FOIS is the flagship conference of the International Association for Ontology and its Applications (IAOA, website: http://iaoa.org/ ), which is a non-profit organization aiming to promote interdisciplinary research and international collaboration at the intersection of philosophical ontology, linguistics, logic, cognitive science, and computer science, as well as in the applications of ontological analysis to conceptual modeling, knowledge engineering, knowledge management, information-systems development, library and information science, scientific research, and semantic technologies in general.
Across Louisiana, a younger set picks up the thread
by Lorin Gaudin
November 22, 2017
At shops like Needle Arts, in Mid-City New Orleans, needlepoint appeals to a new demographic.
It started with Biggie Smalls. On my Instagram feed, amid restaurant specials and pouting babies, I spied a work-in-progress needlepoint canvas portrait of the deceased rapper. Curiosity led me from Biggie to a website called tessandthorn.com (now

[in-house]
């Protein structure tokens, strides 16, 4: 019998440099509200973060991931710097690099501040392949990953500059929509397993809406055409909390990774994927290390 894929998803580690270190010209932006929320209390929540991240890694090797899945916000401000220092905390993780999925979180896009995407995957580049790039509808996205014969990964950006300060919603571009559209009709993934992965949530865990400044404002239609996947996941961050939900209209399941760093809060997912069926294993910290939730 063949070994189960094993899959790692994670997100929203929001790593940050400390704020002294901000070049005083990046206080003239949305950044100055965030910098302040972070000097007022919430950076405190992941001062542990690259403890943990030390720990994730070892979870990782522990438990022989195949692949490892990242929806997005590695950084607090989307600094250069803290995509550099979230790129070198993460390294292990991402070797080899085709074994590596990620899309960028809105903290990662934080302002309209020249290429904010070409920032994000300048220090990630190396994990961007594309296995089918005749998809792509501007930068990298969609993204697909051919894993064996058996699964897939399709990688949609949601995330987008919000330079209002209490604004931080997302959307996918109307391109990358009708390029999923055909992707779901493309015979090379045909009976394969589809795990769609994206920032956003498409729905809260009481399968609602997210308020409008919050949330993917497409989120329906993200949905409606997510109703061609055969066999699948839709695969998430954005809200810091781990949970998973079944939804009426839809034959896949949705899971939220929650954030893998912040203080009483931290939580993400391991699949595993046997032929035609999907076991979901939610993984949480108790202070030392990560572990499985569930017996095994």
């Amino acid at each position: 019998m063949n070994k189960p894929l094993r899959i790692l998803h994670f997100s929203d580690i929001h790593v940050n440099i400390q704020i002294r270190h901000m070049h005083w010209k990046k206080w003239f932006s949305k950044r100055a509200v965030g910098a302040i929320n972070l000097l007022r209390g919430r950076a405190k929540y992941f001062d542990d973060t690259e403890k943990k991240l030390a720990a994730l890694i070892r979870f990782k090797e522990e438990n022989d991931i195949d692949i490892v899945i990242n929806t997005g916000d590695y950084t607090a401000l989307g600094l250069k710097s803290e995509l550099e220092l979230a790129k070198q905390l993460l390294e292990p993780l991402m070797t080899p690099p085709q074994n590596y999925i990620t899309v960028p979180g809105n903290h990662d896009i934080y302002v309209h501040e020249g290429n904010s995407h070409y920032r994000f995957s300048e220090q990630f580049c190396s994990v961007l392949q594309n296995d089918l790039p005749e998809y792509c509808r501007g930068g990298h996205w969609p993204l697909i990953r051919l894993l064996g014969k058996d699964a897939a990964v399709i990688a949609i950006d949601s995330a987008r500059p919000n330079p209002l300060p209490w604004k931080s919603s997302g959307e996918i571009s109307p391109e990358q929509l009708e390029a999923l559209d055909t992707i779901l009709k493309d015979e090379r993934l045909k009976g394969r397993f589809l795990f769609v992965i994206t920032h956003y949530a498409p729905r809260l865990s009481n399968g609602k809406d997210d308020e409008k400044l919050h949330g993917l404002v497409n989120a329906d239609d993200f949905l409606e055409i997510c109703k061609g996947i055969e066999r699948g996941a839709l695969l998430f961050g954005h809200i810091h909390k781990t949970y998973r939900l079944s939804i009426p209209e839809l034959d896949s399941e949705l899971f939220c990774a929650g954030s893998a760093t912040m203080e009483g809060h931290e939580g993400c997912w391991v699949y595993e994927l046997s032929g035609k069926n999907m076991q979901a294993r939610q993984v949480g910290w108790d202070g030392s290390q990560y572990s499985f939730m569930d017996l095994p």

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), where the inventory of canvases featured hand-painted designs of Chanel fragrance bottles or bright rectangles containing snappy phrases like “You have as many hours in the day as Beyoncé” and “No Bad Vibes.” There were other portraits too: Audrey Hepburn, Prince, and interior design icon, Iris Apfel. Digging deep down the Internet rabbit-hole, it became clear to this self-professed needle arts geek that needlework, specifically needlepoint, is currently captivating another generation, many of whom have been taught to sew by their grandmothers. And across Louisiana, shops dedicated to needlepoint and other forms of embroidery now cater to all ages and don’t skimp on the local flair.